Not so golden Globes
By Amy Diaz firstname.lastname@example.org
Sunday night’s Golden Globe reading-of-the-winners (as opposed to your standard Golden Globe awards ceremony) was a lifeless affair that actually made me miss the inane banter and the cornball jokes of award ceremonies past. Like the Super Bowl without commercials or a half-time show, the Oscars with only a list of names would be as cold and depressing an affair as its Globe precursor.
Sans the dresses and the carpet and the comediennes saying bitchy things about the super-thin, this year’s Golden Globes offered only the winners, and they didn’t give me a whole lot to cheer for. Mad Men won best TV drama and best actor in a drama for Jon Hamm — two good choices. But Glenn Close, who won for Damages, wasn’t nearly as good in this lawyer drama as she was in The Shield a few years back and it wouldn’t have been bad to give a little something to Edie Falco for a very solid last year on The Sopranos.
Tina Fey gave me a brief reason to applaud (which, then, seemed kind of sad, my two or three little claps in my lonely living room) with her win for best actress in a comedy. But somehow Extras’ win for best comedy didn’t warm me the way a win for 30 Rock would have and David Duchovny for Californication? Really? I admit I’ve only seen clips of that Showtime show but how could anything match the Jack-as-all-members-of-Tracey-Jordan’s-family scene by Alec Baldwin on 30 Rock? And I love Ari Gold (for which Jeremy Piven won a best supporting actor statue) but Entourage is hardly new news.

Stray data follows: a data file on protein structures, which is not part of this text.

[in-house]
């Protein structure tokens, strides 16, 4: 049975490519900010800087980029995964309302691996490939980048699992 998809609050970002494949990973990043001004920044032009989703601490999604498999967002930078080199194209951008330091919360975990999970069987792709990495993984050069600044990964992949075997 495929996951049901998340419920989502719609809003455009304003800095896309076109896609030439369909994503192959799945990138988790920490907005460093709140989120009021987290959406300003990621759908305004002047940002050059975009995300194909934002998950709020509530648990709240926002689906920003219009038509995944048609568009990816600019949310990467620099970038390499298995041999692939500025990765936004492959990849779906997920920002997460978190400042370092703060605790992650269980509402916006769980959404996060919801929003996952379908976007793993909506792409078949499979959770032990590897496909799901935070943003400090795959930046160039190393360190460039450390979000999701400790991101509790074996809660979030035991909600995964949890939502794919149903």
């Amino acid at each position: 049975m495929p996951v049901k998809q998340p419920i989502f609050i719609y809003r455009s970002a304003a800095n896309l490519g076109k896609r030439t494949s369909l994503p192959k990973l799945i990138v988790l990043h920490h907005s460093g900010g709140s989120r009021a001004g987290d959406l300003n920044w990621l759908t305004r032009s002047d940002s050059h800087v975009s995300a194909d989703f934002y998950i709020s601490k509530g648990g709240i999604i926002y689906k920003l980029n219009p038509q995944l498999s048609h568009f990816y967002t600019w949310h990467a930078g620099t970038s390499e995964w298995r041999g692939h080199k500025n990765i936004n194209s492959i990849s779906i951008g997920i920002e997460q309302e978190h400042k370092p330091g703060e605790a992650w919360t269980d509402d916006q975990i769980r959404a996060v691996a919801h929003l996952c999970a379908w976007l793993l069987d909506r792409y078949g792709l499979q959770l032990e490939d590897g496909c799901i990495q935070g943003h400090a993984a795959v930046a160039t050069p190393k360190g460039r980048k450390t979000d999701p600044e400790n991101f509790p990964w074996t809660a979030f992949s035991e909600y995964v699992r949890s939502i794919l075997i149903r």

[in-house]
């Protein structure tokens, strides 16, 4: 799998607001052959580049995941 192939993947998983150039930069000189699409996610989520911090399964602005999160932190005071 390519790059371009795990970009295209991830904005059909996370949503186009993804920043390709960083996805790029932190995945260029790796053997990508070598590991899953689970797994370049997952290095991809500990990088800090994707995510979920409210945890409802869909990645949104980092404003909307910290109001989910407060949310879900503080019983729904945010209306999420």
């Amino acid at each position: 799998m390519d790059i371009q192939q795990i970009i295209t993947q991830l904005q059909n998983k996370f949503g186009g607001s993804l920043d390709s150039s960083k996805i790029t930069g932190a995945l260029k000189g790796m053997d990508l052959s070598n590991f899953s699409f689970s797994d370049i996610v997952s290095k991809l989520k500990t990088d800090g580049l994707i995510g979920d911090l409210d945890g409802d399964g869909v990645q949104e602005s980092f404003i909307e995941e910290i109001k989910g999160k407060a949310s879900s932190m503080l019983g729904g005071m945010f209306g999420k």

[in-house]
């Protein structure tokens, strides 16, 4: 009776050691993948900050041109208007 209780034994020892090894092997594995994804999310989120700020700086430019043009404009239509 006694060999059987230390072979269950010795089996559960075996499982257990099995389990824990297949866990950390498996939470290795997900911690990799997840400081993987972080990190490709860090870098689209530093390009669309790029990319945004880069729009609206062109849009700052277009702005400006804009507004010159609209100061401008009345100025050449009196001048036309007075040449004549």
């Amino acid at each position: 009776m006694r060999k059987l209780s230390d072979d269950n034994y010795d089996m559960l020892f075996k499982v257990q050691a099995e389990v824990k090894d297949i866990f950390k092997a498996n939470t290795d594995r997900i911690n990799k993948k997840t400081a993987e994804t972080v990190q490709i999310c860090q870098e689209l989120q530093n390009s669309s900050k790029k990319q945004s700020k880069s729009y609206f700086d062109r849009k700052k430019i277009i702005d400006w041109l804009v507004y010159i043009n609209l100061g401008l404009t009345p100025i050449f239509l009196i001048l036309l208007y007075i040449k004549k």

Over in the movie category, Atonement’s win for best drama suggests it could be the favorite going in to Oscar season — another prospect that doesn’t thrill me. Atonement, though perfectly constructed, had me checking the clock every few minutes with its dragging story. I liked the bloody glee of Sweeney Todd: The Demon Barber of Fleet Street but I hardly think it’s as much fun or as lively as Charlie Wilson’s War, which Sweeney Todd beat out in the comedy category. The only real surprise was the small French invasion (Julian Schnabel won best director for The Diving Bell and the Butterfly, which also won best foreign films; Marion Cotillard won best actress in a musical or comedy for La Vie En Rose), wins that might just offer enough buzz to make the Oscar race interesting.